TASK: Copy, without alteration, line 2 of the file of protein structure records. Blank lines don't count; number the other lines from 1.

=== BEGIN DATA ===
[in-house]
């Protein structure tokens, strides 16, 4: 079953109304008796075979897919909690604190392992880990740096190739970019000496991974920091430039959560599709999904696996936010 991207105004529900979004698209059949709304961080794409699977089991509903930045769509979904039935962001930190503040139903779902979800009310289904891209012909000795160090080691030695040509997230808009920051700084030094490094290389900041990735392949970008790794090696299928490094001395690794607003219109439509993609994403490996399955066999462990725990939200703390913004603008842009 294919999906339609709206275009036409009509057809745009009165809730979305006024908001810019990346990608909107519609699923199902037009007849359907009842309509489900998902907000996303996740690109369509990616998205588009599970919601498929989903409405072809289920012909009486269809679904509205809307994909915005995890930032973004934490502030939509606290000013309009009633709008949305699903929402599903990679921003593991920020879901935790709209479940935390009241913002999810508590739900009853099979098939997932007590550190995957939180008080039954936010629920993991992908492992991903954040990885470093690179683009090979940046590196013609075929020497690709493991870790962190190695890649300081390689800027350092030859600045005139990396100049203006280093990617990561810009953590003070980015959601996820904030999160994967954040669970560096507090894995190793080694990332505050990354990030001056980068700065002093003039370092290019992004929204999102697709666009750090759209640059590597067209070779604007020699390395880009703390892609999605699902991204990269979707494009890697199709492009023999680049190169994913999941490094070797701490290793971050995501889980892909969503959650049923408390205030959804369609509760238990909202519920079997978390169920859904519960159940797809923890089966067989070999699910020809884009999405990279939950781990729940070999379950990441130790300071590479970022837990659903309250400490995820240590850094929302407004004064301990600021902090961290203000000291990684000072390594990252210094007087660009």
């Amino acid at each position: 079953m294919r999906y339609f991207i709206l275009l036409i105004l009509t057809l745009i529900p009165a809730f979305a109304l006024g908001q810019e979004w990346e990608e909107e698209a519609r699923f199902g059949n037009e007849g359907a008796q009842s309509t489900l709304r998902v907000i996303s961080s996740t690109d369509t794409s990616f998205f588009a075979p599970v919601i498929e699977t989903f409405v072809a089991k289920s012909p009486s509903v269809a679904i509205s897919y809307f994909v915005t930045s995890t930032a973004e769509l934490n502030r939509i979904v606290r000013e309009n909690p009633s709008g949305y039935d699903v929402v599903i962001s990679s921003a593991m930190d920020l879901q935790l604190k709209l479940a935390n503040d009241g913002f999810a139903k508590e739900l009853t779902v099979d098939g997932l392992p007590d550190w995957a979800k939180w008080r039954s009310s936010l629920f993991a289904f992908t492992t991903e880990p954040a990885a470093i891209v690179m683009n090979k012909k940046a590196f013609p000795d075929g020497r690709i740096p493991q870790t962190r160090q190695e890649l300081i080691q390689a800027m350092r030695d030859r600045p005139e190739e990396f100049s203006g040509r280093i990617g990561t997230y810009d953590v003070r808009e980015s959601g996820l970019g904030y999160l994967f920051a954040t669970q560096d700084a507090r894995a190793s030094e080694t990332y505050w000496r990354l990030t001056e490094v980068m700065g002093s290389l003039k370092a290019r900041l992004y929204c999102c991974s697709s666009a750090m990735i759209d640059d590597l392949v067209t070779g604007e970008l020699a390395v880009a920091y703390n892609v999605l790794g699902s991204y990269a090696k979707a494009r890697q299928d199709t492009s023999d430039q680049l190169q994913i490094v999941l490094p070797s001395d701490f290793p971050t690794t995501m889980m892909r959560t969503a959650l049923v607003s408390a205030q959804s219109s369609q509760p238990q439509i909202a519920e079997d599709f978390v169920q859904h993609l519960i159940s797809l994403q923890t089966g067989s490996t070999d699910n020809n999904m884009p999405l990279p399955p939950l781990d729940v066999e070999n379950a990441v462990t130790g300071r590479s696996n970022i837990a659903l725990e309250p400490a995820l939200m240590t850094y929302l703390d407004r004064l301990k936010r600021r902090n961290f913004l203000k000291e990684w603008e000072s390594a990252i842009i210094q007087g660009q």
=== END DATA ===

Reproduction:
């Protein structure tokens, strides 16, 4: 079953109304008796075979897919909690604190392992880990740096190739970019000496991974920091430039959560599709999904696996936010 991207105004529900979004698209059949709304961080794409699977089991509903930045769509979904039935962001930190503040139903779902979800009310289904891209012909000795160090080691030695040509997230808009920051700084030094490094290389900041990735392949970008790794090696299928490094001395690794607003219109439509993609994403490996399955066999462990725990939200703390913004603008842009 294919999906339609709206275009036409009509057809745009009165809730979305006024908001810019990346990608909107519609699923199902037009007849359907009842309509489900998902907000996303996740690109369509990616998205588009599970919601498929989903409405072809289920012909009486269809679904509205809307994909915005995890930032973004934490502030939509606290000013309009009633709008949305699903929402599903990679921003593991920020879901935790709209479940935390009241913002999810508590739900009853099979098939997932007590550190995957939180008080039954936010629920993991992908492992991903954040990885470093690179683009090979940046590196013609075929020497690709493991870790962190190695890649300081390689800027350092030859600045005139990396100049203006280093990617990561810009953590003070980015959601996820904030999160994967954040669970560096507090894995190793080694990332505050990354990030001056980068700065002093003039370092290019992004929204999102697709666009750090759209640059590597067209070779604007020699390395880009703390892609999605699902991204990269979707494009890697199709492009023999680049190169994913999941490094070797701490290793971050995501889980892909969503959650049923408390205030959804369609509760238990909202519920079997978390169920859904519960159940797809923890089966067989070999699910020809884009999405990279939950781990729940070999379950990441130790300071590479970022837990659903309250400490995820240590850094929302407004004064301990600021902090961290203000000291990684000072390594990252210094007087660009």